Linked by Thom Holwerda on Mon 29th Mar 2010 12:59 UTC, submitted by NiceGuyEddie
Games The PlayStation 3 Slim already had an ability penalty of -35 Geekiness because of its lack of the "Install Other OS" option, and now the regular PlayStation 3 will follow in its footsteps. A PS3 firmware update, scheduled to land April 1, will disable this option on regular PS3s as well. This, dear readers, is what we in the business call a "testicle move", especially since only a few weeks ago, Sony bold-facedly claimed the feature would not be removed.
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RE[4]: Comment by Kroc
by Kroc on Mon 29th Mar 2010 17:06 UTC in reply to "RE[3]: Comment by Kroc"
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I cannot just go out and buy a PS3 development kit. How is that preferable to the computer itself being the development kit too? What’s more, a lot of great ideas get turned down by stuffy executives who are afraid of the new in favour of rehashing the same old. I followed the games market intensely between 1996 and 2001 and read tons of material and interviews about game developer’s experiences in the industry; I have no reason to believe that it has improved in the interim, especially considering how EA has grown from just a game developer to a monolithic slavery that churns out Madden / FIFA each year.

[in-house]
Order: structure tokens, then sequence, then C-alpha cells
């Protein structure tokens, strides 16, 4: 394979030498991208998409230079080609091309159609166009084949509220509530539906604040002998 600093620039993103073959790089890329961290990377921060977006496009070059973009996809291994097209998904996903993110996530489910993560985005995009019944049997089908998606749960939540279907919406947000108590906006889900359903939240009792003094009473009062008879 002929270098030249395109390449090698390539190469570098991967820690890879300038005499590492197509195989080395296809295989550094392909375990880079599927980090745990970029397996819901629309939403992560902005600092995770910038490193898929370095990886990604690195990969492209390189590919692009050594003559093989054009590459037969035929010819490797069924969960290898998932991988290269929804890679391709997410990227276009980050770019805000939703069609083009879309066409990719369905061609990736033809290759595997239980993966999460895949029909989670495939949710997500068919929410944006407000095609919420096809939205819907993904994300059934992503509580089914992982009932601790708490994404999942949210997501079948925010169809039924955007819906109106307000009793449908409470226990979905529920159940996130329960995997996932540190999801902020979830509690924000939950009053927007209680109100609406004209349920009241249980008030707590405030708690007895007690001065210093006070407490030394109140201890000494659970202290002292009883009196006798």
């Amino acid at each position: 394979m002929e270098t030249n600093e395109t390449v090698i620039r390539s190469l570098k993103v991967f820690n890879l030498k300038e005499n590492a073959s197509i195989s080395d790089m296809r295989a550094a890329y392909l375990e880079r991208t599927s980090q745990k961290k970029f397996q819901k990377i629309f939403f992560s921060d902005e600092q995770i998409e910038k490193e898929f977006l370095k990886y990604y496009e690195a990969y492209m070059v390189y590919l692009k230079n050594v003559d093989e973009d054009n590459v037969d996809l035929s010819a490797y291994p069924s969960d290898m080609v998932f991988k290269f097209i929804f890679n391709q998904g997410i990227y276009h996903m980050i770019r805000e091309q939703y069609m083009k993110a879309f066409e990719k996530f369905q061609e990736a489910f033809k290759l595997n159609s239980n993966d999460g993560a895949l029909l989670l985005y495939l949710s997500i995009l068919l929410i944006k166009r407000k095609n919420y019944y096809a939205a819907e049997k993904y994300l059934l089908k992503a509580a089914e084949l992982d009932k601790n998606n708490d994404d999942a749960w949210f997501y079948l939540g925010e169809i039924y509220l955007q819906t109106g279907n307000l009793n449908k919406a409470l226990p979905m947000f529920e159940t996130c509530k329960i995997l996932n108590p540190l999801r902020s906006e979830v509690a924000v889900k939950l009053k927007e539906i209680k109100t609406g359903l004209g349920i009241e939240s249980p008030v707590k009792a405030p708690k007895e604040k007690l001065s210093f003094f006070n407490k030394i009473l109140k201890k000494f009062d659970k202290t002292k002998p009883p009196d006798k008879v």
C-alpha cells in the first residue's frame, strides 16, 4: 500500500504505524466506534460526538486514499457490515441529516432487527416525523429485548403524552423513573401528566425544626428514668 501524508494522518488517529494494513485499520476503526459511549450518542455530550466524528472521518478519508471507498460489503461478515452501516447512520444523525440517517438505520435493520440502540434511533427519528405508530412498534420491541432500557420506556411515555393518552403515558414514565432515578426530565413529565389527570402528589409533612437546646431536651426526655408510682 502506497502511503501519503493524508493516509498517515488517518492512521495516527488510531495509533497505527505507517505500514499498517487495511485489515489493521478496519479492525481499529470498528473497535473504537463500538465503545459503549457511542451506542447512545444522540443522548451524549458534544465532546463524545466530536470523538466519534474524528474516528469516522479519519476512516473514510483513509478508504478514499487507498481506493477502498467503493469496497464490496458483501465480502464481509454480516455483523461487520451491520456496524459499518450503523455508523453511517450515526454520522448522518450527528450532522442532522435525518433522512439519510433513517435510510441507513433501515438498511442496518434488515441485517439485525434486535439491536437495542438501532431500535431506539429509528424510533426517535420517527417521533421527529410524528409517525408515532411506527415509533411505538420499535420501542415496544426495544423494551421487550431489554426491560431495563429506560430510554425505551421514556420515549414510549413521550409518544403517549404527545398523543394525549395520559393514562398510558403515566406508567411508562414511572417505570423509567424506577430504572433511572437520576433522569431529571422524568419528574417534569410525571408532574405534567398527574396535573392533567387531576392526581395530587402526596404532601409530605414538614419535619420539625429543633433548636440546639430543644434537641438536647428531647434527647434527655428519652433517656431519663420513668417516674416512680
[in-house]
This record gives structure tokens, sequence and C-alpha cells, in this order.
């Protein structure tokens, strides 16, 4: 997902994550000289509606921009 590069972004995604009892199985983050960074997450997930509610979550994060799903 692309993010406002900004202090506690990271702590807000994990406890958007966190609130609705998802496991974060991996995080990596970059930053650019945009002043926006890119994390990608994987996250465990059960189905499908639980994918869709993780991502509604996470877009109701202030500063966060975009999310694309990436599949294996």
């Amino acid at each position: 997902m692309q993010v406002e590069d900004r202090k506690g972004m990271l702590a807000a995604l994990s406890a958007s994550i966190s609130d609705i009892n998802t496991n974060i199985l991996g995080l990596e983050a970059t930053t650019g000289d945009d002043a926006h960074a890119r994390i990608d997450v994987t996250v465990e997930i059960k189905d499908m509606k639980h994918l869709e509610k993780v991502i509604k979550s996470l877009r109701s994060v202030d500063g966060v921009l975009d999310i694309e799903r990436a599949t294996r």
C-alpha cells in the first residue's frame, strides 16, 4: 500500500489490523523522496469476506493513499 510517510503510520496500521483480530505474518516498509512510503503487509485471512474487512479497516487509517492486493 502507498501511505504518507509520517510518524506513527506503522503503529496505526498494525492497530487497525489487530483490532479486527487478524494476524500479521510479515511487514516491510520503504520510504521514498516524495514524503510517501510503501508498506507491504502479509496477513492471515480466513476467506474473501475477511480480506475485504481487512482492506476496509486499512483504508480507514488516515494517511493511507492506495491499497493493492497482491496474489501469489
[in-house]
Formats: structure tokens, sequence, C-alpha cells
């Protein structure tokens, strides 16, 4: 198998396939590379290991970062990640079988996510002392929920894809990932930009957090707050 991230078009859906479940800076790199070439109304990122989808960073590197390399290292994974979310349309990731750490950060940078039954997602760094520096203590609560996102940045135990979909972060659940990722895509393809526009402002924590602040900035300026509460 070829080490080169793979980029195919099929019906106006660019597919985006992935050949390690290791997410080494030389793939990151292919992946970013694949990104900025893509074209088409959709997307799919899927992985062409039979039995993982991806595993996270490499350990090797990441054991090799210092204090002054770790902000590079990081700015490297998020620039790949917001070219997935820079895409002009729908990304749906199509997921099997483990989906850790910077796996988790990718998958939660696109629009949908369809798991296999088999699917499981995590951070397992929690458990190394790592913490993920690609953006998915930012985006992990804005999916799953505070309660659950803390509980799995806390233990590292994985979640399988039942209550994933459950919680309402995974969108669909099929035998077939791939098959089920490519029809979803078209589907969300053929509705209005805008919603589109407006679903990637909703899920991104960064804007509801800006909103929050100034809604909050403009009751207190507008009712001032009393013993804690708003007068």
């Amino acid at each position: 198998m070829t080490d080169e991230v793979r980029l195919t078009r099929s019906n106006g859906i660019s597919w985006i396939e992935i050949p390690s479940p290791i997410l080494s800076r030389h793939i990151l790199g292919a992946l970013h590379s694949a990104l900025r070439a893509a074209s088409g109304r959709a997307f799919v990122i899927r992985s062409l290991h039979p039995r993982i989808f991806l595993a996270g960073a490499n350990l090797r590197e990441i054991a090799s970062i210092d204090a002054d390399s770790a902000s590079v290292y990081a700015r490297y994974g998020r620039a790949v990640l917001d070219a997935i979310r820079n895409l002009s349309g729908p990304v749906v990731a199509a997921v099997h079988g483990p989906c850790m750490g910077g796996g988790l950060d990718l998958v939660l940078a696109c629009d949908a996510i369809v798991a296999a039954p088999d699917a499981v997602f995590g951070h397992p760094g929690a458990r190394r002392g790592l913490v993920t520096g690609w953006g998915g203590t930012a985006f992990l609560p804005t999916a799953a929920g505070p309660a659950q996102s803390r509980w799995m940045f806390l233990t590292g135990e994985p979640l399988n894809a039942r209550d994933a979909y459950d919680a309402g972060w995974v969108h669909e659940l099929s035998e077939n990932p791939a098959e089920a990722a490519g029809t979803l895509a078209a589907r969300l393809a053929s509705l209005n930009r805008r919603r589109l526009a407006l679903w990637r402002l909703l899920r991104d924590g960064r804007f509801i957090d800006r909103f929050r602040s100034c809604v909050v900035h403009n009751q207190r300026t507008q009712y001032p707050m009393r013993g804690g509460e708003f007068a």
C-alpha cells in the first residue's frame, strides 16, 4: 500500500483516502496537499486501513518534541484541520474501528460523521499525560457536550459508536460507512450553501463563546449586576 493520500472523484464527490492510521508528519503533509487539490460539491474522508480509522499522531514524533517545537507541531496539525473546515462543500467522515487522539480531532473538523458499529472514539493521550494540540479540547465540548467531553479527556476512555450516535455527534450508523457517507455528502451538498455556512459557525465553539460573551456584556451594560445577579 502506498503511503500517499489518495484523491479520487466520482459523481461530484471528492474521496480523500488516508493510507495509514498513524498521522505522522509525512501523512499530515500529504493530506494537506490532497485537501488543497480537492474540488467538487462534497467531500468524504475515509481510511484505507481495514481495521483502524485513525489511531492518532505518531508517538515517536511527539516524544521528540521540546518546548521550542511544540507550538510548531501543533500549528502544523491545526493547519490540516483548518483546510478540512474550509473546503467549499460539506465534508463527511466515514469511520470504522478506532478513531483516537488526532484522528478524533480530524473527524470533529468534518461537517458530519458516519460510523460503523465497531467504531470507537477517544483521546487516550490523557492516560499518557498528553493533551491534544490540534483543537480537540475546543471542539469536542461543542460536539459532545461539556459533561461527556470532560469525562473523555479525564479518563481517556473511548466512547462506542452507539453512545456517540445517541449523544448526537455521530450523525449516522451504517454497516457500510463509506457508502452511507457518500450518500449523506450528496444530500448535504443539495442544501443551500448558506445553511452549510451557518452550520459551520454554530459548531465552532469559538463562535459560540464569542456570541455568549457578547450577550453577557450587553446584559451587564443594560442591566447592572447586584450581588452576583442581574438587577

Unfortunately, I have no alternative reality that I can just point you to—we do not know what we are really missing, but I adamant that giving people access to their own consoles drives a stronger, healthier ecosystem.

Britain was _the_ games capital of the world. Most games were released here first before America, if they were even released in America at all. This all came about because the ZX Spectrum, BBC Micro and Commodore 64 were affordable and Britain’s education system focused on teaching computing skills such as BASIC. There existed tons of local publishing companies putting out games.

Nowadays companies refer to their games and characters primarily as "IP". Everything has to be heavily branded and positioned as such. You wouldn’t get away with "James Pond: Robocod" now.

I submit that we don’t know what we are missing, but that Britain went through being the biggest producer of games in the 80’s to being marginalised by the end of the 90’s is indicative of the difference made by giving people access to their own consoles.

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